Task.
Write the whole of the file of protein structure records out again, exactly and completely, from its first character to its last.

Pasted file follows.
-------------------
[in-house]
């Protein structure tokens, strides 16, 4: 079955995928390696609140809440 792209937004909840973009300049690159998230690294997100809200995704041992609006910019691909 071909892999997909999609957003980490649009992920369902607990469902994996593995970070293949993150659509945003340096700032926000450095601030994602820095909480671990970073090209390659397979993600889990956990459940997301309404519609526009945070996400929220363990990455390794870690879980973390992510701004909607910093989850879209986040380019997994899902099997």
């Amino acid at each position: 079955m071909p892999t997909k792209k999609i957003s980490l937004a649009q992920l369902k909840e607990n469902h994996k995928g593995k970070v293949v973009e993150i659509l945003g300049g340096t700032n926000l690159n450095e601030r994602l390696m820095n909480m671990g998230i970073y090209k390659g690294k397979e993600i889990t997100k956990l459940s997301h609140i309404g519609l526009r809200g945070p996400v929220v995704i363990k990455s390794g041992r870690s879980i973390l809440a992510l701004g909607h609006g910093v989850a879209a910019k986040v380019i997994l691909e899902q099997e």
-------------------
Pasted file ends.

[in-house]
């Protein structure tokens, strides 16, 4: 079955995928390696609140809440 792209937004909840973009300049690159998230690294997100809200995704041992609006910019691909 071909892999997909999609957003980490649009992920369902607990469902994996593995970070293949993150659509945003340096700032926000450095601030994602820095909480671990970073090209390659397979993600889990956990459940997301309404519609526009945070996400929220363990990455390794870690879980973390992510701004909607910093989850879209986040380019997994899902099997």
């Amino acid at each position: 079955m071909p892999t997909k792209k999609i957003s980490l937004a649009q992920l369902k909840e607990n469902h994996k995928g593995k970070v293949v973009e993150i659509l945003g300049g340096t700032n926000l690159n450095e601030r994602l390696m820095n909480m671990g998230i970073y090209k390659g690294k397979e993600i889990t997100k956990l459940s997301h609140i309404g519609l526009r809200g945070p996400v929220v995704i363990k990455s390794g041992r870690s879980i973390l809440a992510l701004g909607h609006g910093v989850a879209a910019k986040v380019i997994l691909e899902q099997e």